12 February 2007

The mathematics of beekeeping

The queen lays around 1,500 eggs a day, peak season. Assuming 100% breeding success, in a typical month of thirty days she produces 45,000 new bees (1,500 x 30).

I'm guessing that the summer peak season lasts for four months, with an average of 1,500 eggs/day. For the remaining eight months, let's say there are four months of not-so-peak egg laying of 750 eggs/day on average, and four months of very little activity of 375 eggs/day on average.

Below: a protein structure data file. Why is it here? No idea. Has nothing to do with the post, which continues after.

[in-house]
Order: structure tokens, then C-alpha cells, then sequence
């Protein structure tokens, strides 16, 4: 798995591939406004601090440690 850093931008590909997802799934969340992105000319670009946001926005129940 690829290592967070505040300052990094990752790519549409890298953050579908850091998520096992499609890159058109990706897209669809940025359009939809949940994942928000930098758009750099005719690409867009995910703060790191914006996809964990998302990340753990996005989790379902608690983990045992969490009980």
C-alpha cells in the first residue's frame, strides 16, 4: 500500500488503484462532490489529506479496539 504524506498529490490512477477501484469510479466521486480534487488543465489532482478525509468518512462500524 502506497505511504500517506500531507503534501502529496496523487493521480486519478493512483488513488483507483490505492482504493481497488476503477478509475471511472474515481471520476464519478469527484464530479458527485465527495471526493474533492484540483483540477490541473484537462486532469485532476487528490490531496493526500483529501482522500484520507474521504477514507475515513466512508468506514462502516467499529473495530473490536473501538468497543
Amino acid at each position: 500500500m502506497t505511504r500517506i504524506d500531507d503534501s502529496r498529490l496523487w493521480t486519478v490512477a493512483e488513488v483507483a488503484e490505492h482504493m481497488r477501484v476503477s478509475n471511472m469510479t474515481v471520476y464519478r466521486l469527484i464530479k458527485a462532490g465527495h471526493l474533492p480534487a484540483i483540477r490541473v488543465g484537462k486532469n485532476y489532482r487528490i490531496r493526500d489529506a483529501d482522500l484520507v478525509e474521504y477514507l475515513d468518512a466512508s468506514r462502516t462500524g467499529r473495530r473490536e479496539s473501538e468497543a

If the figures are roughly correct, yearly egg production might be like this:

4 months x 30 days x 1,500 eggs/day = 180,000
4 months x 30 days x 750 eggs/day = 90,000
4 months x 30 days x 375 eggs/day = 45,000
An amazing 315,000 bees produced per year.

In winter, if the queen is producing low numbers of eggs or even none at all, the hive comes perilously close to extinction, because the bees will be dying more quickly than she is laying. During winter, the bees must live longer, or the hive would die off.

Looked at another way, if the queen lasts five years, she produces more than 1,500,000 eggs during her lifetime.

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